Preparing your family for an "empty nest" -

Preparing your family for an "empty nest"

Some parents joke around about the relief they'll feel when their kids finally move out, but many moms and dads end up being surprised by a different kind of emotion.

While it's called "Empty Nest Syndrome," therapists say it's not a pathological concern. They say all families will go through a time of transition, but it's how you prepare for and adjust to that transition that is critical for both parent and child.

Ericka Stoxstell is going through that transition now. Her 18-year-old son Darnell recently left for his freshman year at Benedict College. Ericka says she started feeling the beginnings of Empty Nest Syndrome when Darnell's younger brother, Jordan, moved to Chicago two years ago to live with her ex-husband.

"For the last 18 years, he and his brother were all I had and they were my entertainment," said Ericka. "I nurtured them, I cooked for them. Now, there's no one to cook for, there's no one to talk to and so the house is much quieter."

Family therapist Dr. April Hames says Ericka's feelings are more than normal.

"The purpose of a family is the care, protection and socialization of children until they get to an age that they can be independent adults," said Dr. Hames. "At this point in the family life cycle, adults have to refocus relationships with their children on creating some sort of adult relationship with their child."

Dr. Hames says that new relationship has several key elements.

"I think mutual respect, unconditional love and teaching the child to be courageous, no matter what, and for the child to give the parent all the reasons that he or she needs to know that they have done their job and when faced with a difficult decision, the child knows the right decision to make," said Dr. Hames.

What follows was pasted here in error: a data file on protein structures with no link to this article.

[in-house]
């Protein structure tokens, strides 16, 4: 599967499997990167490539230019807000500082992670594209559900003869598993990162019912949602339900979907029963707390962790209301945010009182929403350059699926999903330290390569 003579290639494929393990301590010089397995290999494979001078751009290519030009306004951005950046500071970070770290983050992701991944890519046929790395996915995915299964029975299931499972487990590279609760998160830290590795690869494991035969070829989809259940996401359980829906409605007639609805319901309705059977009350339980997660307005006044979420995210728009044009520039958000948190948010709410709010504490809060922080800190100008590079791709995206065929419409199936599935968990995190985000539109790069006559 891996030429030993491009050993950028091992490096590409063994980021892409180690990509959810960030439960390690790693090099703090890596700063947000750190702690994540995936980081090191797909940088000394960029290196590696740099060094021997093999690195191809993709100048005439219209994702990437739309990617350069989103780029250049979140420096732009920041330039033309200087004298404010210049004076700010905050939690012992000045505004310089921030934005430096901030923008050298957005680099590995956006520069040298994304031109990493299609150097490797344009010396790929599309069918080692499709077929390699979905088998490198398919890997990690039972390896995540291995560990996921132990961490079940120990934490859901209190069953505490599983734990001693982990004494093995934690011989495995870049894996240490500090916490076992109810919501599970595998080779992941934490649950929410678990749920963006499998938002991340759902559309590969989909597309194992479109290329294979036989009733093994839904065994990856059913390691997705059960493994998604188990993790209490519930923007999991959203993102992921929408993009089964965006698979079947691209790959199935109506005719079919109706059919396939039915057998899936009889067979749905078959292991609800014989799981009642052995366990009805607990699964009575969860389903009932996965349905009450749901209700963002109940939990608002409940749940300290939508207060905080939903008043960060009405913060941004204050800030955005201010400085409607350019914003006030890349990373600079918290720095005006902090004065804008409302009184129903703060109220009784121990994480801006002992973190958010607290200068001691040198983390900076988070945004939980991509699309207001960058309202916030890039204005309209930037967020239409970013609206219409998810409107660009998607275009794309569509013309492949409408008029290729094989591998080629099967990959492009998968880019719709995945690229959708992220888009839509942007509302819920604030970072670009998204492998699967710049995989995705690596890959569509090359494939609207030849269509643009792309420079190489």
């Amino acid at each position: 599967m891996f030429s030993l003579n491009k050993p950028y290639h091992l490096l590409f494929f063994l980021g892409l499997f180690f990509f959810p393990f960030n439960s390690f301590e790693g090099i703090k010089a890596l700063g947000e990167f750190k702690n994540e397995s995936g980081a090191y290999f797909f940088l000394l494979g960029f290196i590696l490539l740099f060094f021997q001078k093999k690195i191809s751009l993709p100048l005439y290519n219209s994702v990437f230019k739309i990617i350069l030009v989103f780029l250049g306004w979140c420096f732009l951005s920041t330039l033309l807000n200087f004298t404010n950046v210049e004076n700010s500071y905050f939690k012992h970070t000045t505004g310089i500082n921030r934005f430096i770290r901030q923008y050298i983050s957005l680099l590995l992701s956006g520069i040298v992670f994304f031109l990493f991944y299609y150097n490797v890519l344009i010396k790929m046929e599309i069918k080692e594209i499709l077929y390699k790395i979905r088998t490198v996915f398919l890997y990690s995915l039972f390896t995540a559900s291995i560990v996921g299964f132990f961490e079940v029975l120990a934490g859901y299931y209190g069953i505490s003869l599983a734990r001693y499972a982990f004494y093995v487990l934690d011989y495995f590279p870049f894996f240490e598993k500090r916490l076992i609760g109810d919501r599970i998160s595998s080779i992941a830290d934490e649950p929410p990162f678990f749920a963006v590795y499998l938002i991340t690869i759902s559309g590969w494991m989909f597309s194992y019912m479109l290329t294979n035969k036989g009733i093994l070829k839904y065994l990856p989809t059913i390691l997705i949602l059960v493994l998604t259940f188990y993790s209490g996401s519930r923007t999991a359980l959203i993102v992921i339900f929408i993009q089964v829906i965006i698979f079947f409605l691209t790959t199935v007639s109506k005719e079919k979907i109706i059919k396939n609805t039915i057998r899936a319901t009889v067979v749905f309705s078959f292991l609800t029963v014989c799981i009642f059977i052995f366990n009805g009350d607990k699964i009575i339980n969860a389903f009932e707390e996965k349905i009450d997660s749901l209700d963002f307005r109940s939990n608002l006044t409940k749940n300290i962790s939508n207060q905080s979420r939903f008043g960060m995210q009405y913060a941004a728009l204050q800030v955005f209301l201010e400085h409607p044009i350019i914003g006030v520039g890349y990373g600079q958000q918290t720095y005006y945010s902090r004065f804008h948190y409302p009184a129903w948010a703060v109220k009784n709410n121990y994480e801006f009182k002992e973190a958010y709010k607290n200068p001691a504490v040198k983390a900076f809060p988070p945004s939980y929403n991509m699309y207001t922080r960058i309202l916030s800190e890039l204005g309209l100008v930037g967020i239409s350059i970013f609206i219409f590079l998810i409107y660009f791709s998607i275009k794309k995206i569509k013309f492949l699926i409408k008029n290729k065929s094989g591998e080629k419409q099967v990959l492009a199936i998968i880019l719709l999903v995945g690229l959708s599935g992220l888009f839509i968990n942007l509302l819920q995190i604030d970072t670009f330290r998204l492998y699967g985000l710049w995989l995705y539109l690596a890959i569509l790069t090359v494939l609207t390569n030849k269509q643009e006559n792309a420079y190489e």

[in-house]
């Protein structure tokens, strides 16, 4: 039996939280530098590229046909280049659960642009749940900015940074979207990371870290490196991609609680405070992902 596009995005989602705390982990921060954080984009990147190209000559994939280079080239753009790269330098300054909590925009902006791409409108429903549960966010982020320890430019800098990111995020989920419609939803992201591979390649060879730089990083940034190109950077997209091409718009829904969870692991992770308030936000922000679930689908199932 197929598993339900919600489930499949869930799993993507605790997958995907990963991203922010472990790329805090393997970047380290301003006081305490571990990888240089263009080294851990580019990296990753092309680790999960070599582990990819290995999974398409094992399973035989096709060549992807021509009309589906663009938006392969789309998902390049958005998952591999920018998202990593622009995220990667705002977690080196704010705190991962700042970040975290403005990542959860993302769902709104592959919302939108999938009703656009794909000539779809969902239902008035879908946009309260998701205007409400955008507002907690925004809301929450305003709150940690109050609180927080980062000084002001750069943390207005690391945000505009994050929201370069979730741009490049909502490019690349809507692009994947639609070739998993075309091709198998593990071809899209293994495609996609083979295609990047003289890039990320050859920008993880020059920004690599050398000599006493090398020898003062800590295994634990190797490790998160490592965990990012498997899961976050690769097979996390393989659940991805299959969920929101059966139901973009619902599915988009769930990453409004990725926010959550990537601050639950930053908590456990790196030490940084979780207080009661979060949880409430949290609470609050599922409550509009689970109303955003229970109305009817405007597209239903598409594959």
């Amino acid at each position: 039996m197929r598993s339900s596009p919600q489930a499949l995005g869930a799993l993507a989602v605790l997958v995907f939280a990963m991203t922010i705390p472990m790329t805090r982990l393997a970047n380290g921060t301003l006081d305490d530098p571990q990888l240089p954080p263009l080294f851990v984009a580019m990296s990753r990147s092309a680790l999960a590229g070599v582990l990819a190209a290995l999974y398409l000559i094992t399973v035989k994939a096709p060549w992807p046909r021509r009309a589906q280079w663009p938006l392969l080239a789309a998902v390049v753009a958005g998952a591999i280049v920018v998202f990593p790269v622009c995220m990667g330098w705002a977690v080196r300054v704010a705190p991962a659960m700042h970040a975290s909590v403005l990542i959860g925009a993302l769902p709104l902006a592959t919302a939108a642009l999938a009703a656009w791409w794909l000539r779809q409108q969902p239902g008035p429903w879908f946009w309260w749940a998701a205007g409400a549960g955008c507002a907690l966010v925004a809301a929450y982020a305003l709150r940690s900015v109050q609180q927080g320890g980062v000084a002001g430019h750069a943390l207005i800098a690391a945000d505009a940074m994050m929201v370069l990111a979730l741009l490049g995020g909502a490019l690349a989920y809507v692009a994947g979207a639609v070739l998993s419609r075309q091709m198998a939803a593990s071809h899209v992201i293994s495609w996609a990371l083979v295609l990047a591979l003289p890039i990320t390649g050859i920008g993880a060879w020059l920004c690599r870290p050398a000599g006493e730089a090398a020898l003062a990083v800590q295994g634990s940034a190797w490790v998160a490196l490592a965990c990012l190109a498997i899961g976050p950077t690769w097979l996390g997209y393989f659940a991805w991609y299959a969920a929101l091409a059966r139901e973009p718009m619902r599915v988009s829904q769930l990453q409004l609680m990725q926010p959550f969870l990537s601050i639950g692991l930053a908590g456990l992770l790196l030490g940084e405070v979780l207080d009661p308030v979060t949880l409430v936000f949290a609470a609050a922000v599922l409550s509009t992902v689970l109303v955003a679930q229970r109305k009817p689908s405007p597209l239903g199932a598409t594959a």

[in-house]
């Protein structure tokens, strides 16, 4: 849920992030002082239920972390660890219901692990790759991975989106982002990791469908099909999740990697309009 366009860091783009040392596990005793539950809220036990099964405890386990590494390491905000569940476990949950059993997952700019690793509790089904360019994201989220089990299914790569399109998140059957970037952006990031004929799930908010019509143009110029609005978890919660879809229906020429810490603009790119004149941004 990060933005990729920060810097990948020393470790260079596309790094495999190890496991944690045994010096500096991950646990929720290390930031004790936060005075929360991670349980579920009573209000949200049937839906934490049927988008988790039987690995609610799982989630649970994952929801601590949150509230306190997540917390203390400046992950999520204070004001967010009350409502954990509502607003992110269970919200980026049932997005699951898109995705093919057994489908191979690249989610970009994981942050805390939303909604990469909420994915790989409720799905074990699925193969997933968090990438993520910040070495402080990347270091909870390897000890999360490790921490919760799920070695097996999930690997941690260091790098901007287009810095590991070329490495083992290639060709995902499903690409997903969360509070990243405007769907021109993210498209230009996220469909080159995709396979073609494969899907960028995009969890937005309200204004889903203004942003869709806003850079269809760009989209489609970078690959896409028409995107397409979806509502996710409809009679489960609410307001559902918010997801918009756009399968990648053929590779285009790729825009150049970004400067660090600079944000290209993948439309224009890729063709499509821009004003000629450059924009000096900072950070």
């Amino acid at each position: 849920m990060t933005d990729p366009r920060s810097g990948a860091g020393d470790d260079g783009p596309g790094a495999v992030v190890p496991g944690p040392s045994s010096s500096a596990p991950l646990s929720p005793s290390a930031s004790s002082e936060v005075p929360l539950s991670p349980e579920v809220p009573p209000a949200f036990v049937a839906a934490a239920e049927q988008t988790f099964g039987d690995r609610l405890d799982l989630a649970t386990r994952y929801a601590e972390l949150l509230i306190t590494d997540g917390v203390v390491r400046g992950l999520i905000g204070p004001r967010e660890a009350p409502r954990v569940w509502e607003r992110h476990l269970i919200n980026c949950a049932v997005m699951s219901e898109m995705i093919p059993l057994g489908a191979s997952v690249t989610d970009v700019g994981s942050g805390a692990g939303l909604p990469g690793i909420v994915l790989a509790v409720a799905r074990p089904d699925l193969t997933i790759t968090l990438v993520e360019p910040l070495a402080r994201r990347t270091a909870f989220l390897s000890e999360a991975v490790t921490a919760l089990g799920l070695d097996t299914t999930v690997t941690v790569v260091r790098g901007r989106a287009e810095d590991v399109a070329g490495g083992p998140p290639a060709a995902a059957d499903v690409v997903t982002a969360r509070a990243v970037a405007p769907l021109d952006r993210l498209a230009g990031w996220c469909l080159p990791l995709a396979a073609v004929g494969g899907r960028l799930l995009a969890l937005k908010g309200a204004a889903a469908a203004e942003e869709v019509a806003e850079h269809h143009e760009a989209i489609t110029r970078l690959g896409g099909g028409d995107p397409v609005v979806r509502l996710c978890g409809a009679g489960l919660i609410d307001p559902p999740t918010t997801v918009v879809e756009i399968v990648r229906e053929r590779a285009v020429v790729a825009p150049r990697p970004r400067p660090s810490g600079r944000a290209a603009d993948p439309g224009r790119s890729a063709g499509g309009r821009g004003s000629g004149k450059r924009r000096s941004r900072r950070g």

Hames suggests talking with your child about the transition, like how often you'll speak and visit.

That's something the Stoxstells say they have already done.

"If he needs me, I'm here," said Ericka. "But I want him to know, treat it as though we're in different states. I'm not around the corner, I want you to feel like you are doing this," she added.

Darnell says he feels encouraged and knows he's turning a new page.

"I kind of realize there is a life outside of [practicing music in] my room," said Darnell. "But I still have to keep a good discipline about my studies and my practice, because with more freedom there are more responsibilities."

Both Ericka and Darnell do agree that with this new freedom, the possibilities are endless.

"I feel like this is a step for the both of us," said Darnell.

"I don't know what the possibilities are. I don't know what's next for me, but I'm excited about it," added Ericka.

Dr. Hames says that parents should try redirecting a lot of the energy they spent on their children into other relationships, or their careers or hobbies. She adds that if you find yourself crying excessively or spending a lot of time in your child's room, you may have an extreme case of Empty Nest Syndrome in which visiting a general health care provider or a therapist is the best option.

Copyright 2013 America Now. All rights reserved.

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